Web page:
To be clear, her sermon was primarily (read again for emphasis) antagonistic for community members within the LGBTQI community. This was her key focus, and the reason why she has been / is being uninvited from many opportunities.

However, what she also did as (a perceived) “aside” included situating gender identity, next to disability, next to sin. The implications here are HUGE – because in this, she implies that both LGBTQI identities as well as disabled persons are inherently possessed by spirits / dealing with sin.

Inclusive Jesus, help us.

Dr. Fiona A. Kumari Campbell (2007) asserts:

“A chief feature of an ableist viewpoint is a belief that impairment (irrespective of ‘type’) is inherently negative and should the opportunity present itself, be ameliorated, cured or indeed eliminated. What remain unspeakable are readings of the disabled body presenting life with impairment as an animating, affirmative modality of subjectivity” (p. 5-6)

Thus, Burrell’s sermon included statements which were both homo-antagonistic and ableist. Whether or not this was intended is beside the fact.

We ought to know that it is highly offensive to even use the phrase “deaf and dumb”. It is even an issue to suggest that the ways in which folks walk through the world (as it pertains to both queerness and disability) are due to “spirits”. So, to check* her (a colloquial term, rooted in AAVE, which means to correct and / or unequivocally challenge) via social media on one aspect, without examining both is something we can’t afford to do.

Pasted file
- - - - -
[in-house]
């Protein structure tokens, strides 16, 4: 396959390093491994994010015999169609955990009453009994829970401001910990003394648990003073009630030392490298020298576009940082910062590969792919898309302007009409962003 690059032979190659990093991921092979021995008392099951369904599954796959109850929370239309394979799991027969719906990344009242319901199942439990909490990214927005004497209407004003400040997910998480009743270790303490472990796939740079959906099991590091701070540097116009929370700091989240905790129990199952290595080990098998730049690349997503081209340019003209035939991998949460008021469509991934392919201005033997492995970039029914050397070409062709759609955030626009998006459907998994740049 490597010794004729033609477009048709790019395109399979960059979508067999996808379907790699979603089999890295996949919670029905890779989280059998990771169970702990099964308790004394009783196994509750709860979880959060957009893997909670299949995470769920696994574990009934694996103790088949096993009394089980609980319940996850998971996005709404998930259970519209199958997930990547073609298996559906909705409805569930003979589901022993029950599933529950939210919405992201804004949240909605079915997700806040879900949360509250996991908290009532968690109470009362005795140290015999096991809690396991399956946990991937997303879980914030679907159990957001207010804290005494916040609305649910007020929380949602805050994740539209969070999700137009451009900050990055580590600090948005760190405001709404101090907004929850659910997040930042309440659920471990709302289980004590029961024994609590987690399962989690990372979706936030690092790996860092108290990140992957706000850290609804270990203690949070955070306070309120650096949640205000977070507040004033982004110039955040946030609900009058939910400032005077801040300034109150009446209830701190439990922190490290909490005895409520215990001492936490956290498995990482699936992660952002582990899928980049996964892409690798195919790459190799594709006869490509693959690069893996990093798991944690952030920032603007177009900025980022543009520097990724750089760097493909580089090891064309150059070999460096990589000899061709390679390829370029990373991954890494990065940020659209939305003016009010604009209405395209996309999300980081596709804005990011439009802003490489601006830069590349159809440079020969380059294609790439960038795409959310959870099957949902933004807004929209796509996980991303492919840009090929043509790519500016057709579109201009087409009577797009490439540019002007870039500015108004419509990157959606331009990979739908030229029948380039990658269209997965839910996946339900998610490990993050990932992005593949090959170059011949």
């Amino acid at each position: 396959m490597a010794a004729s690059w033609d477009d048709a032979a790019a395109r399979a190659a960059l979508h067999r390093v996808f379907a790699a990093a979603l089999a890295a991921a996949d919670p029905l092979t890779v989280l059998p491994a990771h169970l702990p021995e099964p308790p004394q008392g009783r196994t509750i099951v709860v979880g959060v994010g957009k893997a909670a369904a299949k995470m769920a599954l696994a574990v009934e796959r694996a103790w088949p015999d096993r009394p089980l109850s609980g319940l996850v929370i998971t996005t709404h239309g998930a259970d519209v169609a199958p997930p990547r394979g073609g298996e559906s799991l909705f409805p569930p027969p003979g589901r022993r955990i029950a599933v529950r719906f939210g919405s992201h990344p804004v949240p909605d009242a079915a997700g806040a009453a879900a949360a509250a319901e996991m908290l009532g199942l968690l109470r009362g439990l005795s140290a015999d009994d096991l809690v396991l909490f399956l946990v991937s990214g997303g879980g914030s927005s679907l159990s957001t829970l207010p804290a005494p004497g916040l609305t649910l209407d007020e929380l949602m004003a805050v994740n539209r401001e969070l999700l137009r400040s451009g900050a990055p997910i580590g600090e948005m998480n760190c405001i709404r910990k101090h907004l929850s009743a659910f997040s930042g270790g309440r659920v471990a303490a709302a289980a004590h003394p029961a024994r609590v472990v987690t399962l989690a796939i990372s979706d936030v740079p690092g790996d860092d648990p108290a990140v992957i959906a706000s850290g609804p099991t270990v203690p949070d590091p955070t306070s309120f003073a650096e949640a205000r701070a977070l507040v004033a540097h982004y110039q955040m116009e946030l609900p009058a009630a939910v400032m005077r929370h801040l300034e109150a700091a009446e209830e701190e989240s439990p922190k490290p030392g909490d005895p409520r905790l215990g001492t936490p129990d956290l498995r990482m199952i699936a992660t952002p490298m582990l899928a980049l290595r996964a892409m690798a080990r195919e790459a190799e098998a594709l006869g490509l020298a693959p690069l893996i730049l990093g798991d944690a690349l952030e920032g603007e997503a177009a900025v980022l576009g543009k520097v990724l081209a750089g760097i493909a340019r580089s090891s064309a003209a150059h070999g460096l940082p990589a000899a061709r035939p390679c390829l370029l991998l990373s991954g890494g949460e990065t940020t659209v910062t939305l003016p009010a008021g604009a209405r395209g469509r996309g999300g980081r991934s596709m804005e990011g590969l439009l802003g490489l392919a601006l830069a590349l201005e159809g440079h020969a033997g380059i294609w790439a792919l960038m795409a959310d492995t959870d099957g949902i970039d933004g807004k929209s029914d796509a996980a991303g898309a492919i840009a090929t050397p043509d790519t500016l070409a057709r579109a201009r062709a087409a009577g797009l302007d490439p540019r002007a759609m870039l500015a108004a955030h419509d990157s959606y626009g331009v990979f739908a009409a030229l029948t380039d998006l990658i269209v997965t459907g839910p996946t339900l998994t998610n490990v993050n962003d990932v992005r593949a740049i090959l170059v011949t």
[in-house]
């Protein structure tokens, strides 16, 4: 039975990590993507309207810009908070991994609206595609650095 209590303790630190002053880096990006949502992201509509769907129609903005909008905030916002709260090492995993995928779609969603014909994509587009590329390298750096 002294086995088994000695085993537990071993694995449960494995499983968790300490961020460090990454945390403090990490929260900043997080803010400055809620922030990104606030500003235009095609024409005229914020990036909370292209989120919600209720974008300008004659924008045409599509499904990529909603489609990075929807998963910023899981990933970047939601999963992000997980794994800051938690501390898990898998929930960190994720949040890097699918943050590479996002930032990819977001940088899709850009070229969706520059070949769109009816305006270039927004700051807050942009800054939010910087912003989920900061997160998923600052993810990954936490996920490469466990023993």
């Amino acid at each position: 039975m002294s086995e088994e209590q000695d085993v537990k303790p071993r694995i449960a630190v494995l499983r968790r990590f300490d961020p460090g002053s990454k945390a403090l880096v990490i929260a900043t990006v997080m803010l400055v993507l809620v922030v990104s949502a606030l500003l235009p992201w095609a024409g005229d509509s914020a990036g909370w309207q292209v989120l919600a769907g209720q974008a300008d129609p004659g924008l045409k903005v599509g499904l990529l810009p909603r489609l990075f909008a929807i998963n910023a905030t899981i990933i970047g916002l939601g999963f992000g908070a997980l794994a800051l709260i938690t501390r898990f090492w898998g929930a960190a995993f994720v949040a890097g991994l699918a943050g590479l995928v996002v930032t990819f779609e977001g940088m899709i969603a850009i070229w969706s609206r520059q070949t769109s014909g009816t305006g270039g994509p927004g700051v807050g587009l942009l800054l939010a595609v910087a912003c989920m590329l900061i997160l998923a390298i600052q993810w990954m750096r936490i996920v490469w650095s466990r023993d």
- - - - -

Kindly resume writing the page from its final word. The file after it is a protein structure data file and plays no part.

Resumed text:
Surely, we ought to understand in 2017, that being LGBTQI does not involve or imply a spiritual shortcoming (as resources, please refer to Darnell Moore’s works on this, Dr. Kelly Brown Douglas’ 1999 text Sexuality and the Black Church: A Womanist Perspective, Dr. Pamela Lightsey’s 2015 text Our Lives Matter: A Womanist Queer Theology, and then some…).

Surely, we ought to understand in 2017, that being disabled does not involve or imply a spiritual shortcoming (refer to Belser & Morrison’s 2011 article, What No Longer Serves Us: Resisting Ableism and Anti-Judaism in New Testament Healing Narratives).

Surely, we ought to be able to see that in this instance (like so many others), further marginalization happened from the pulpit – and as a minister of the Gospel – this should not be so. At this point, we need to understand that systems of oppression are inextricably linked – especially when we cannot / refuse to see its connections.